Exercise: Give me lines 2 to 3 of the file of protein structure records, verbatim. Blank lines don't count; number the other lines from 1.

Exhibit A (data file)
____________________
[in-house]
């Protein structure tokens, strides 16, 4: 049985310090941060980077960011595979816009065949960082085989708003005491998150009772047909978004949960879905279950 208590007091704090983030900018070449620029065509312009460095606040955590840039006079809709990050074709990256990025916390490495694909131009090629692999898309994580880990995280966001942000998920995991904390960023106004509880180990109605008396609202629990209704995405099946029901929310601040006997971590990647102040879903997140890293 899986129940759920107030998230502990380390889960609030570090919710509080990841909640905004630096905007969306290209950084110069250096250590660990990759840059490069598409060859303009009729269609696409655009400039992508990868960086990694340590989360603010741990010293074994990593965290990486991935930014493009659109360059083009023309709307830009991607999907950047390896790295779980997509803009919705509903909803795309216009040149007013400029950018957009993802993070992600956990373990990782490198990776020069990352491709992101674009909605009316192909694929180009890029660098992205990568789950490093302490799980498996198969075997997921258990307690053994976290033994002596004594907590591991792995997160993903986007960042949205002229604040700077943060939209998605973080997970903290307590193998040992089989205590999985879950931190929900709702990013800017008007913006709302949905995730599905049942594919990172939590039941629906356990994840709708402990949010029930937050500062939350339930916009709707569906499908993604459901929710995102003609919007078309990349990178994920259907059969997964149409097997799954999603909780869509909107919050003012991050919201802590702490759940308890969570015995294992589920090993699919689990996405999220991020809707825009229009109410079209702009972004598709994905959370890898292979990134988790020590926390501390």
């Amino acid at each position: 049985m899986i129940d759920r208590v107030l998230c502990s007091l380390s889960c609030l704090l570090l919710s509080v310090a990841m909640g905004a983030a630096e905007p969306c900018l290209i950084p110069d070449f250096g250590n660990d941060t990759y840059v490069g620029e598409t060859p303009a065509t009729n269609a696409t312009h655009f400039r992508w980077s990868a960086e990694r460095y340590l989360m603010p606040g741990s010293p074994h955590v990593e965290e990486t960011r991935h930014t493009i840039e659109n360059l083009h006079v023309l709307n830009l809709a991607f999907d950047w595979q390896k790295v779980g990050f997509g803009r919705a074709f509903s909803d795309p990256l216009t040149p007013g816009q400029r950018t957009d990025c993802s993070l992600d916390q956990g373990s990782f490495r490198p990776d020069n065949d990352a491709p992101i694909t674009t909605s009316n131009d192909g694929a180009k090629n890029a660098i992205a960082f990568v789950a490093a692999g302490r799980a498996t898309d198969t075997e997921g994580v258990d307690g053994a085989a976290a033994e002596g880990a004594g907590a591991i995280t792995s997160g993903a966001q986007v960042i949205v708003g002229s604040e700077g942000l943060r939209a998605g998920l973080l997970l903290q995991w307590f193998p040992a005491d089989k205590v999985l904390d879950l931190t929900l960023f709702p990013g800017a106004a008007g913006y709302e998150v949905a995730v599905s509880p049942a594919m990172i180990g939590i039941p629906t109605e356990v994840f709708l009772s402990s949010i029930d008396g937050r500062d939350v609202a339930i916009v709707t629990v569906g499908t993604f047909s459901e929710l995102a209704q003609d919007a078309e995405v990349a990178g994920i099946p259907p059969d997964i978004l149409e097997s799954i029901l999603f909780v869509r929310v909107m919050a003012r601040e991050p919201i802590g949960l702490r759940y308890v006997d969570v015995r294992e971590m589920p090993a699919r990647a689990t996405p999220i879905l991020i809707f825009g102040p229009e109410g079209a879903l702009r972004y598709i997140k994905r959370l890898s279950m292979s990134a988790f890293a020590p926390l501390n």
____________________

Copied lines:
């Protein structure tokens, strides 16, 4: 049985310090941060980077960011595979816009065949960082085989708003005491998150009772047909978004949960879905279950 208590007091704090983030900018070449620029065509312009460095606040955590840039006079809709990050074709990256990025916390490495694909131009090629692999898309994580880990995280966001942000998920995991904390960023106004509880180990109605008396609202629990209704995405099946029901929310601040006997971590990647102040879903997140890293 899986129940759920107030998230502990380390889960609030570090919710509080990841909640905004630096905007969306290209950084110069250096250590660990990759840059490069598409060859303009009729269609696409655009400039992508990868960086990694340590989360603010741990010293074994990593965290990486991935930014493009659109360059083009023309709307830009991607999907950047390896790295779980997509803009919705509903909803795309216009040149007013400029950018957009993802993070992600956990373990990782490198990776020069990352491709992101674009909605009316192909694929180009890029660098992205990568789950490093302490799980498996198969075997997921258990307690053994976290033994002596004594907590591991792995997160993903986007960042949205002229604040700077943060939209998605973080997970903290307590193998040992089989205590999985879950931190929900709702990013800017008007913006709302949905995730599905049942594919990172939590039941629906356990994840709708402990949010029930937050500062939350339930916009709707569906499908993604459901929710995102003609919007078309990349990178994920259907059969997964149409097997799954999603909780869509909107919050003012991050919201802590702490759940308890969570015995294992589920090993699919689990996405999220991020809707825009229009109410079209702009972004598709994905959370890898292979990134988790020590926390501390």
């Amino acid at each position: 049985m899986i129940d759920r208590v107030l998230c502990s007091l380390s889960c609030l704090l570090l919710s509080v310090a990841m909640g905004a983030a630096e905007p969306c900018l290209i950084p110069d070449f250096g250590n660990d941060t990759y840059v490069g620029e598409t060859p303009a065509t009729n269609a696409t312009h655009f400039r992508w980077s990868a960086e990694r460095y340590l989360m603010p606040g741990s010293p074994h955590v990593e965290e990486t960011r991935h930014t493009i840039e659109n360059l083009h006079v023309l709307n830009l809709a991607f999907d950047w595979q390896k790295v779980g990050f997509g803009r919705a074709f509903s909803d795309p990256l216009t040149p007013g816009q400029r950018t957009d990025c993802s993070l992600d916390q956990g373990s990782f490495r490198p990776d020069n065949d990352a491709p992101i694909t674009t909605s009316n131009d192909g694929a180009k090629n890029a660098i992205a960082f990568v789950a490093a692999g302490r799980a498996t898309d198969t075997e997921g994580v258990d307690g053994a085989a976290a033994e002596g880990a004594g907590a591991i995280t792995s997160g993903a966001q986007v960042i949205v708003g002229s604040e700077g942000l943060r939209a998605g998920l973080l997970l903290q995991w307590f193998p040992a005491d089989k205590v999985l904390d879950l931190t929900l960023f709702p990013g800017a106004a008007g913006y709302e998150v949905a995730v599905s509880p049942a594919m990172i180990g939590i039941p629906t109605e356990v994840f709708l009772s402990s949010i029930d008396g937050r500062d939350v609202a339930i916009v709707t629990v569906g499908t993604f047909s459901e929710l995102a209704q003609d919007a078309e995405v990349a990178g994920i099946p259907p059969d997964i978004l149409e097997s799954i029901l999603f909780v869509r929310v909107m919050a003012r601040e991050p919201i802590g949960l702490r759940y308890v006997d969570v015995r294992e971590m589920p090993a699919r990647a689990t996405p999220i879905l991020i809707f825009g102040p229009e109410g079209a879903l702009r972004y598709i997140k994905r959370l890898s279950m292979s990134a988790f890293a020590p926390l501390n």